"Everyone can have their own political opinions, but when you join
council, the sacrifice that you make is that you have to let go of
organized bias," said Natalie Kalbakian, vice president of the Armenian
Students' Association and a second-year political science student.

Oved, a member of the American Israel Public Affairs Committee since
high school, said he did not know the ambassador was present at the
conference and that he attended the event as a learning and networking
opportunity. He added that he attended the conference during his
personal time, without using student fees or any of his office's
resources and was not acting as a councilmember during the event.

Councilmembers' involvement in lobbying groups was brought to the
forefront after some of USAC's decisions caused controversy in the
campus community. Namely, councilmembers voted down two resolutions
that related to divestment and the Israeli-Palestinian conflict. Oved
is openly pro-Israel and was a strong opponent of a controversial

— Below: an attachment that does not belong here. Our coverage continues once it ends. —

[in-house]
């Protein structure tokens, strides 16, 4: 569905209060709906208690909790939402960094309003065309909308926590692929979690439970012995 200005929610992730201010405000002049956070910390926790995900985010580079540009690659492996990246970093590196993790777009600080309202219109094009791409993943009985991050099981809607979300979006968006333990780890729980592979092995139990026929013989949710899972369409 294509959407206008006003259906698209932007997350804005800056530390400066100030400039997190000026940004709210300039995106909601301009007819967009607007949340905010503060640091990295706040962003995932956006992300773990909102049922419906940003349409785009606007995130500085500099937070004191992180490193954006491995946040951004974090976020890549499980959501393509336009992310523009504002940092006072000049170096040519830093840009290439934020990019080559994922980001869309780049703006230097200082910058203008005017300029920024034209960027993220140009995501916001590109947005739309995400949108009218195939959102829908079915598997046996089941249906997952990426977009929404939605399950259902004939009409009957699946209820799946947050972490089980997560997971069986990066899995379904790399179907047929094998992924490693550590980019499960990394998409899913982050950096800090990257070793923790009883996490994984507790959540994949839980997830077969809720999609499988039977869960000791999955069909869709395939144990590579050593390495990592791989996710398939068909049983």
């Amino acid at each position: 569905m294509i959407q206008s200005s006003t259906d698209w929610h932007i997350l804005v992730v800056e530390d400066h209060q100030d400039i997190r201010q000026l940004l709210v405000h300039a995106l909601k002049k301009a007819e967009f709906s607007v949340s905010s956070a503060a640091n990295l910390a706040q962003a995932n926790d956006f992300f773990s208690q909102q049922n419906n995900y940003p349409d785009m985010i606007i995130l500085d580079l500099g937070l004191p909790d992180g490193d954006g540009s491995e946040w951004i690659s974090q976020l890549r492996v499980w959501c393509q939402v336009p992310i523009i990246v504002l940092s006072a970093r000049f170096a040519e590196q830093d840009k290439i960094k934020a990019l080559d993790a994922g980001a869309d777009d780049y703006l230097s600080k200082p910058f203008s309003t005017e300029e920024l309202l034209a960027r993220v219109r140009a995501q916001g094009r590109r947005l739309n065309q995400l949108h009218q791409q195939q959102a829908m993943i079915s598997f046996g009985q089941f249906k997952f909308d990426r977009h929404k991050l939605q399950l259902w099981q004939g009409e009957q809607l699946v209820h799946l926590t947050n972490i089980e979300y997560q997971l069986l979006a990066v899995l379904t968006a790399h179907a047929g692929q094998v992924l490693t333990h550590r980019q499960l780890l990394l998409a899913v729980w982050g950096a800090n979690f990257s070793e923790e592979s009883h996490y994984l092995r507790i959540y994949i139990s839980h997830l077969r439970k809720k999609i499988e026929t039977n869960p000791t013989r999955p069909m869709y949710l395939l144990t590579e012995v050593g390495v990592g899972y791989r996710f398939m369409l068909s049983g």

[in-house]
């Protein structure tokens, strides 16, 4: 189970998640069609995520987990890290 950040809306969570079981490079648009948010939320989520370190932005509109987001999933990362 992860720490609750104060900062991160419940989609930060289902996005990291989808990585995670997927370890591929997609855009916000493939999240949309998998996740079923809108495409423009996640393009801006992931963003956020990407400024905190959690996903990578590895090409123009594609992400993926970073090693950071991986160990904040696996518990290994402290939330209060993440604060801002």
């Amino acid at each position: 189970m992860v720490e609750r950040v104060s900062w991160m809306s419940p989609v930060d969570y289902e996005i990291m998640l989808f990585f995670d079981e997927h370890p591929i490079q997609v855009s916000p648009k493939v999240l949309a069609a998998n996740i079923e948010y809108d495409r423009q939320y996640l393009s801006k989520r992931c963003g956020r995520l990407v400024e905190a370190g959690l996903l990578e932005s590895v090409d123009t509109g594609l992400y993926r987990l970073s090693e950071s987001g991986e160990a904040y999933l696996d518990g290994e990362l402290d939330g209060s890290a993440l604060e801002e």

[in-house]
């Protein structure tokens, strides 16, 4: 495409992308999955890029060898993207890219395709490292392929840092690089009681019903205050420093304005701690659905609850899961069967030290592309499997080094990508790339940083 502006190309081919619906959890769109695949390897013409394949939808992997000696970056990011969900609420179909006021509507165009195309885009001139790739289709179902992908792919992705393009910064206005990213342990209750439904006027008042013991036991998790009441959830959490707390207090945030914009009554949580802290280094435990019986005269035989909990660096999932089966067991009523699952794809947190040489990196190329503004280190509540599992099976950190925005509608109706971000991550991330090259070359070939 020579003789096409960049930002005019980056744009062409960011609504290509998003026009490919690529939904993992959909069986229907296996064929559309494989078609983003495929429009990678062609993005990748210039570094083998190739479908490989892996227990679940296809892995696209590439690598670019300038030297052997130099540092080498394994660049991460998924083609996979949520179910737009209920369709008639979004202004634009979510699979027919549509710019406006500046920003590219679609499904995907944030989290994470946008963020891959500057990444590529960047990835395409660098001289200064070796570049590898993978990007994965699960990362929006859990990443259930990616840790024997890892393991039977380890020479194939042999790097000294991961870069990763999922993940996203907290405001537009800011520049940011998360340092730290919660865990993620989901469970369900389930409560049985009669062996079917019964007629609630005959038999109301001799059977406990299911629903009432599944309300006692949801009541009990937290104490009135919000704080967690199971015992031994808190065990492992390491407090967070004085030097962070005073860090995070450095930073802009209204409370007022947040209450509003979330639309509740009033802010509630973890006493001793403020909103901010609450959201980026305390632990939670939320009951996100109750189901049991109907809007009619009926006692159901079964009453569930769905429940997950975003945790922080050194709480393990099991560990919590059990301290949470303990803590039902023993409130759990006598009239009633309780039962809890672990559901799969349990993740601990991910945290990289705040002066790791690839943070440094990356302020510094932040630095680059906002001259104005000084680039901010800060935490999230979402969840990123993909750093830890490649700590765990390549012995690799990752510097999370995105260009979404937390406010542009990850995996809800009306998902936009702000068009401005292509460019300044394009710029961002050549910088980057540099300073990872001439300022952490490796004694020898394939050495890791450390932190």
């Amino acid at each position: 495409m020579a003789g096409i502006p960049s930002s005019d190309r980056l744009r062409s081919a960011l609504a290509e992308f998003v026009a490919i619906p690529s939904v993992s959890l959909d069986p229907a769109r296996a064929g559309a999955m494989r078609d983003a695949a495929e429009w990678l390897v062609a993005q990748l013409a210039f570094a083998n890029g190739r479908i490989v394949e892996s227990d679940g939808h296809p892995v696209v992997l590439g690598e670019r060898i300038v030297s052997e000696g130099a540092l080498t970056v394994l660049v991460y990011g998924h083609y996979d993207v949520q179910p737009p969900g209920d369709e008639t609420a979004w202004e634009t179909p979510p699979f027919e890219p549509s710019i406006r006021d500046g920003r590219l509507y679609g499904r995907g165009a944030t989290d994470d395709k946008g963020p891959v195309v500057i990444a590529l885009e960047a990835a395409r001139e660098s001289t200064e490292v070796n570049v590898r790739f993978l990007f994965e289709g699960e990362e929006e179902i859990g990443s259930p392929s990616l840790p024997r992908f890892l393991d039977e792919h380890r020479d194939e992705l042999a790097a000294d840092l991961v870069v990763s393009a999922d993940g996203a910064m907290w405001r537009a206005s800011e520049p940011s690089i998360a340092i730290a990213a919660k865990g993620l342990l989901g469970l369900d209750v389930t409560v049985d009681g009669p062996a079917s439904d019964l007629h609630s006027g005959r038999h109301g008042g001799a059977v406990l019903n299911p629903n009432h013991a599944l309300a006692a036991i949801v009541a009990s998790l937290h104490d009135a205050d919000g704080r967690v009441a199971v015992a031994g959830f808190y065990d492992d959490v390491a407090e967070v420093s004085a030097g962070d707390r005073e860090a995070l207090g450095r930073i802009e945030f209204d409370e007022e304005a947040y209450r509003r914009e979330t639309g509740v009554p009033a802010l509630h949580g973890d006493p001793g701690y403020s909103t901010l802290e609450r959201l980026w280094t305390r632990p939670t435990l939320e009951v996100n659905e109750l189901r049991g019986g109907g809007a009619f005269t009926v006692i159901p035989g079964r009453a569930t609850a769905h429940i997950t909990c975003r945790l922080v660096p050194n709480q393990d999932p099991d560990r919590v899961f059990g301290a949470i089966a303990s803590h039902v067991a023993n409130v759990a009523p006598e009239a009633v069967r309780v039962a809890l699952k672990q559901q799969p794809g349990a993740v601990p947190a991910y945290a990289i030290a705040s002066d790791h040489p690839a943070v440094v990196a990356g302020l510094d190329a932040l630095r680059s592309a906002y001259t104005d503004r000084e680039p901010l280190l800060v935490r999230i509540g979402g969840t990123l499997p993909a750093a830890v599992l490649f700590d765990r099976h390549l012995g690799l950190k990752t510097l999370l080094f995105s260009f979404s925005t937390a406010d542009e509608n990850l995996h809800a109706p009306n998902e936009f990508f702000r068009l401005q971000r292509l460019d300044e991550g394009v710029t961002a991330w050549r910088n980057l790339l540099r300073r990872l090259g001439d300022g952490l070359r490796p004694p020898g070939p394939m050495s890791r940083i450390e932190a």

divestment resolution that some members of the Armenian Students'
Association supported last quarter.

The distinction between councilmembers' personal and public lives
is a gray area, and differences in opinion have caused at least one
other controversy in USAC this year, along with other arguments and
repercussions in the past.

In 2011, a councilmember resigned for conflict of interest reasons
after he signed a contract with Jobbook.com, which promised him shares
in exchange for promoting the site.

One major point of contention is the gap between the personal and the
political - especially when councilmembers take ideological stances
at the table. Unlike ties between councilmember actions and monetary
benefits, the links between potentially educational conferences or